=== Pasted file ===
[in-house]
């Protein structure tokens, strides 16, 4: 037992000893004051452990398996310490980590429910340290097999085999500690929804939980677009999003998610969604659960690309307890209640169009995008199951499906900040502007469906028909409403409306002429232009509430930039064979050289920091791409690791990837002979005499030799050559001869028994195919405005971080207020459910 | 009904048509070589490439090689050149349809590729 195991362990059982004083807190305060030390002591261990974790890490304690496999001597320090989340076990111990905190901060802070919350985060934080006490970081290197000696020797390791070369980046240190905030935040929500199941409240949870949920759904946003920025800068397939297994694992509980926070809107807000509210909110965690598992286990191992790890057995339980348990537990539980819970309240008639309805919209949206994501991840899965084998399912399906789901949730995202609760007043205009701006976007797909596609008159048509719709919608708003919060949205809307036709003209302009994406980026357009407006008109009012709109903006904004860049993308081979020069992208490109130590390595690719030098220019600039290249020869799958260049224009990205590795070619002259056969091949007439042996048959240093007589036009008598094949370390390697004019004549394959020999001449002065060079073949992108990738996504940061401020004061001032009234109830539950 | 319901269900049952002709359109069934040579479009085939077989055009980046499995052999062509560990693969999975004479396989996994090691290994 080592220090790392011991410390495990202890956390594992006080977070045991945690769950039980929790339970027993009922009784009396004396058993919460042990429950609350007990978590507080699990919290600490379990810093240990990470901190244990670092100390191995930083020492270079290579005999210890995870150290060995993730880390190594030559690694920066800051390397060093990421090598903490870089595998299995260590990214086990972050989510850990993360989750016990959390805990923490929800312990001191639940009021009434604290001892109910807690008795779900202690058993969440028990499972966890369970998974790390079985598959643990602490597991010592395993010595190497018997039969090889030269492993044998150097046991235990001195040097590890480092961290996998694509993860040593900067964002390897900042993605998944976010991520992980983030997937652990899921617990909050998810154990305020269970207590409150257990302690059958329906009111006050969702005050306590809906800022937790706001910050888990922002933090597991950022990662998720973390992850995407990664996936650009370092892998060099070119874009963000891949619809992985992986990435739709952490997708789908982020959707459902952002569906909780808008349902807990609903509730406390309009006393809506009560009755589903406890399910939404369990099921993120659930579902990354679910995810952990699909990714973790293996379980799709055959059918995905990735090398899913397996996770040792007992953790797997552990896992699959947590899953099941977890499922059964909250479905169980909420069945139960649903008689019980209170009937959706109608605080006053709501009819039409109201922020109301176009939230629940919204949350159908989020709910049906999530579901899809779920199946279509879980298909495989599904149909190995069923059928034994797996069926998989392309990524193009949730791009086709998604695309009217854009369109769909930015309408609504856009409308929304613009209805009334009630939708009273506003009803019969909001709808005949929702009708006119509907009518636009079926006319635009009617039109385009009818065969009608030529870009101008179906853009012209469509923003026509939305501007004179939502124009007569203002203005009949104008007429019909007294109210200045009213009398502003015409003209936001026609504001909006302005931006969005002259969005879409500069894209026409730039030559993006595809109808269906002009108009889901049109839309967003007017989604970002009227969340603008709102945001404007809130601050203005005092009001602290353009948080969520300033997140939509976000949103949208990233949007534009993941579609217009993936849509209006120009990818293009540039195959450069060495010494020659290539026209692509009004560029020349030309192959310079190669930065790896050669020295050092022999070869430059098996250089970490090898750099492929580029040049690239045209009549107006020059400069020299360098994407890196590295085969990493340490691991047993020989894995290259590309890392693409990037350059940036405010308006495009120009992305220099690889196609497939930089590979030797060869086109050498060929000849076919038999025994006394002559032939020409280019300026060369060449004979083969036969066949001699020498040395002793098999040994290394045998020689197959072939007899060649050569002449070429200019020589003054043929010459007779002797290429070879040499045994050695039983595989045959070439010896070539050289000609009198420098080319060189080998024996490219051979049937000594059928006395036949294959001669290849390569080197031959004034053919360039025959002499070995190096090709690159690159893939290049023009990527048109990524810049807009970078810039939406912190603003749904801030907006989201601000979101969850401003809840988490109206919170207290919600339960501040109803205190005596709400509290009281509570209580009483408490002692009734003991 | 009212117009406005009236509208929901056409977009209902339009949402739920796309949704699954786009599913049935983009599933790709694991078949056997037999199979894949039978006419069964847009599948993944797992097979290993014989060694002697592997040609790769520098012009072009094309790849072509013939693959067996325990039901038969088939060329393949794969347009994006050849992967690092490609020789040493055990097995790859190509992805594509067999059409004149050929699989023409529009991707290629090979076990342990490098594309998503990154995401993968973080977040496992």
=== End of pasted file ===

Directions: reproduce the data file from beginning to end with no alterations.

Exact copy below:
[in-house]
């Protein structure tokens, strides 16, 4: 037992000893004051452990398996310490980590429910340290097999085999500690929804939980677009999003998610969604659960690309307890209640169009995008199951499906900040502007469906028909409403409306002429232009509430930039064979050289920091791409690791990837002979005499030799050559001869028994195919405005971080207020459910 | 009904048509070589490439090689050149349809590729 195991362990059982004083807190305060030390002591261990974790890490304690496999001597320090989340076990111990905190901060802070919350985060934080006490970081290197000696020797390791070369980046240190905030935040929500199941409240949870949920759904946003920025800068397939297994694992509980926070809107807000509210909110965690598992286990191992790890057995339980348990537990539980819970309240008639309805919209949206994501991840899965084998399912399906789901949730995202609760007043205009701006976007797909596609008159048509719709919608708003919060949205809307036709003209302009994406980026357009407006008109009012709109903006904004860049993308081979020069992208490109130590390595690719030098220019600039290249020869799958260049224009990205590795070619002259056969091949007439042996048959240093007589036009008598094949370390390697004019004549394959020999001449002065060079073949992108990738996504940061401020004061001032009234109830539950 | 319901269900049952002709359109069934040579479009085939077989055009980046499995052999062509560990693969999975004479396989996994090691290994 080592220090790392011991410390495990202890956390594992006080977070045991945690769950039980929790339970027993009922009784009396004396058993919460042990429950609350007990978590507080699990919290600490379990810093240990990470901190244990670092100390191995930083020492270079290579005999210890995870150290060995993730880390190594030559690694920066800051390397060093990421090598903490870089595998299995260590990214086990972050989510850990993360989750016990959390805990923490929800312990001191639940009021009434604290001892109910807690008795779900202690058993969440028990499972966890369970998974790390079985598959643990602490597991010592395993010595190497018997039969090889030269492993044998150097046991235990001195040097590890480092961290996998694509993860040593900067964002390897900042993605998944976010991520992980983030997937652990899921617990909050998810154990305020269970207590409150257990302690059958329906009111006050969702005050306590809906800022937790706001910050888990922002933090597991950022990662998720973390992850995407990664996936650009370092892998060099070119874009963000891949619809992985992986990435739709952490997708789908982020959707459902952002569906909780808008349902807990609903509730406390309009006393809506009560009755589903406890399910939404369990099921993120659930579902990354679910995810952990699909990714973790293996379980799709055959059918995905990735090398899913397996996770040792007992953790797997552990896992699959947590899953099941977890499922059964909250479905169980909420069945139960649903008689019980209170009937959706109608605080006053709501009819039409109201922020109301176009939230629940919204949350159908989020709910049906999530579901899809779920199946279509879980298909495989599904149909190995069923059928034994797996069926998989392309990524193009949730791009086709998604695309009217854009369109769909930015309408609504856009409308929304613009209805009334009630939708009273506003009803019969909001709808005949929702009708006119509907009518636009079926006319635009009617039109385009009818065969009608030529870009101008179906853009012209469509923003026509939305501007004179939502124009007569203002203005009949104008007429019909007294109210200045009213009398502003015409003209936001026609504001909006302005931006969005002259969005879409500069894209026409730039030559993006595809109808269906002009108009889901049109839309967003007017989604970002009227969340603008709102945001404007809130601050203005005092009001602290353009948080969520300033997140939509976000949103949208990233949007534009993941579609217009993936849509209006120009990818293009540039195959450069060495010494020659290539026209692509009004560029020349030309192959310079190669930065790896050669020295050092022999070869430059098996250089970490090898750099492929580029040049690239045209009549107006020059400069020299360098994407890196590295085969990493340490691991047993020989894995290259590309890392693409990037350059940036405010308006495009120009992305220099690889196609497939930089590979030797060869086109050498060929000849076919038999025994006394002559032939020409280019300026060369060449004979083969036969066949001699020498040395002793098999040994290394045998020689197959072939007899060649050569002449070429200019020589003054043929010459007779002797290429070879040499045994050695039983595989045959070439010896070539050289000609009198420098080319060189080998024996490219051979049937000594059928006395036949294959001669290849390569080197031959004034053919360039025959002499070995190096090709690159690159893939290049023009990527048109990524810049807009970078810039939406912190603003749904801030907006989201601000979101969850401003809840988490109206919170207290919600339960501040109803205190005596709400509290009281509570209580009483408490002692009734003991 | 009212117009406005009236509208929901056409977009209902339009949402739920796309949704699954786009599913049935983009599933790709694991078949056997037999199979894949039978006419069964847009599948993944797992097979290993014989060694002697592997040609790769520098012009072009094309790849072509013939693959067996325990039901038969088939060329393949794969347009994006050849992967690092490609020789040493055990097995790859190509992805594509067999059409004149050929699989023409529009991707290629090979076990342990490098594309998503990154995401993968973080977040496992």